Every Englishman had a machine gun

Monday, April 1st, 2019

Do not laugh at anything the British do or did concerning military rifles since the Boer War, Dunlap advises, because they very carefully studied and experimented and trained harder with rifles than any other nation in the world:

By 1914 the regular British infantry were the hottest riflemen in any army, constantly practicing and competing. The regulation course of rapid fire called for 15 shots per minute on a camouflaged target, but the higher ranking shots qualified at 25 shots a minute and could keep most of them where they aimed them. That is bolt handling.


What the British regular army did to the Kaiser’s boys in World War I is history. The Germans tried to go through the “Contemptibles” just once, and then reported to headquarters that every Englishman had a machine gun.

The English had developed a better cartridge by then:

Before that war England went accuracy-happy and designed their 1914 rifle, a true Mauser type, for a magnum 7mm or .276 caliber, to reach the then-high velocity of 2,900 FPS, evidently being influenced by the success of the .280 Ross cartridge which held all long-range records of the time. The war started while the new rifle was under field test, and of course they did not want to change calibers with the pressure of a war on, and the rifles were made in both England and the U. S. in .303 caliber Mk VII, and later, for the U. S. in .30-06, as our Model 1917. The development of the machine gun for infantry firepower in France reduced the rifle to a less important role, and the fast 10-shot Lee-Enfield was found completely adequate for trench warfare so the .276 caliber was shelved permanently and no more Pattern ‘14 rifles made after 1918 in either England or the U. S.


  1. Kirk says:

    I’m not sure that the “facts” Dunlap is repeating here were actually true–There’s been a bunch of research showing that the “every man had a machinegun” thing was basically British propaganda, and it wasn’t true. The Germans did suffer heavily from rifle fire delivered by the “Old Contemptibles”, but the amount of effect that had in reality…? Questionable. I’m sure that Dunlap believed what he was writing, it’s just that it wasn’t actually true.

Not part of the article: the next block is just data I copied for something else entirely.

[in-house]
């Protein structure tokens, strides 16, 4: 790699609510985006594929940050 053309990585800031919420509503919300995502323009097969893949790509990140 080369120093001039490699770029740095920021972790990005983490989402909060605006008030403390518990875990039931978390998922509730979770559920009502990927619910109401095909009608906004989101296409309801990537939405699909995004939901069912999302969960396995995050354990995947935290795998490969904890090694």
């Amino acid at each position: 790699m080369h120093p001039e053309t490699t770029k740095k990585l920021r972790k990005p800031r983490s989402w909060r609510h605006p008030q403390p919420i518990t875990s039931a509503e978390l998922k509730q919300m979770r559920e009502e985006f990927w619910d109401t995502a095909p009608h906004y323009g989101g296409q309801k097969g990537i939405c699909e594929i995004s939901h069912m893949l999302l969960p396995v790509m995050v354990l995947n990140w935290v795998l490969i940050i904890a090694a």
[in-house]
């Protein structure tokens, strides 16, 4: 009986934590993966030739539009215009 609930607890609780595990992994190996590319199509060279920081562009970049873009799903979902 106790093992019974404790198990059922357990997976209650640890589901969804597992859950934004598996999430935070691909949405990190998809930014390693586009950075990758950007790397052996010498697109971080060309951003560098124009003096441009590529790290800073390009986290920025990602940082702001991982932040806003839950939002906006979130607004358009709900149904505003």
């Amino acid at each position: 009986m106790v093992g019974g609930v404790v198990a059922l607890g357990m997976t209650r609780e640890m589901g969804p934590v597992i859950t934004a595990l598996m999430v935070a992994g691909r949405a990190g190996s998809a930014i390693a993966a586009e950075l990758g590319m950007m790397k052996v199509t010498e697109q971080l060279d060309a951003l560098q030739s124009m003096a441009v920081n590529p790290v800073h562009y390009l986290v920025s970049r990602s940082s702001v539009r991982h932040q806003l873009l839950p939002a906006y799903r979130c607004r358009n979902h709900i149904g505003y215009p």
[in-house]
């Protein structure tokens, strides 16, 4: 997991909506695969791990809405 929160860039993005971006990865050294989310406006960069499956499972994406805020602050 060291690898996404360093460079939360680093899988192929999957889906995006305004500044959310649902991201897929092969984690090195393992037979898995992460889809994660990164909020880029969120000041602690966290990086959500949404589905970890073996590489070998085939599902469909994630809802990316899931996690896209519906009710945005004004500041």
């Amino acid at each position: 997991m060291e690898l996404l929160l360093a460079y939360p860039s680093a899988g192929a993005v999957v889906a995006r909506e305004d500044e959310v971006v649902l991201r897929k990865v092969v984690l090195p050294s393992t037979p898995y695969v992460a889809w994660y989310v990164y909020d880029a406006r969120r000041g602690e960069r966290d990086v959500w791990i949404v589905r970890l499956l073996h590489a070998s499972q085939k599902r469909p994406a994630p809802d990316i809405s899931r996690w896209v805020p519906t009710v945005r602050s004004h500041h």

The whole thing fed into American prejudices, as well; “Every man a rifleman”, and the cult of precision individually aimed rifle fire that grew out of that obsession. Accuracy is important, aimed fire just as much–But, the raw fact of the situation is that the actual combat situation was not what we were replicating on the ranges–The usual enemy target on the range is a big ol’ paper square, or maybe a bit more realistic silhouette, but in reality…? You’re getting little fleeting glimpses of field gray, against a background of other things that made making out the enemy very, very difficult. Which is why 9 guys firing at nine different “fleeting glimpses” in semi-auto or bolt-action rifle mode aren’t anywhere near as effective as one guy with an MG34/42 dumping a burst into that same area. Odds are, the individual rifleman is going to achieve no hits, while that MG gunner is going to hit something… Or, at least, scare the ever-loving hell out of it with multiple near-misses on that “fleeting glimpse” and his buddies.

    Individual rifleman? MG team? I’ll plump my money down on the MG team, every time. The individual rifleman is an important ancillary to the MG team, but that’s it. He’s not the ne plus ultra of the combined arms team down at the squad/fire team level. The MG, the mortar, and the dude with the grenade launcher are more important, and it’s unfortunate that the people running things in the US/UK back before WWII and during the war did not recognize this fact.

  2. Adar says:

    Fifteen hits on the target in a minute. Target as defined best to my knowledge as a four foot square target with a twelve inch bullseye.

  3. Kirk says:

    Adar, what am talking about being BS are the supposed reports by the Germans about every man having an MG. That was apparently so much bumf, because the actual German intelligence estimates said no such thing. If I remember what I recall reading, the German estimates were that the Brits had as many MGs on issue as their own units did, which was slightly more than the Brits actually had. Myth turned that into what Dunlap reports here…

  4. Alistair says:


    British rifle work was excellent.

    Unfortunately, it (and the myths it spawned) led British tactical doctrine into an accuracy-and-range cul-de-sac for most of the rest of the century. Emphasis was placed on accurate, sustained, individual fire. Suppression, snap-shots, and section firepower was neglected. It also tended to de-emphasise manoeuvre.

    The SA80 was the final failure of this doctrine. It took 25 years to fix in a farrago that makes the problems with the early M16 look slight.

  5. I Was There Too says:

    An anecdote.

    When I was a little chap in England (late 60s, early 70s) the neighbour had a whinge to my father about me and my air rifle. Said I was sniping him. My dad replied, ‘if he was shooting at you, he’d be hitting you’.

    That was the end of the argument.

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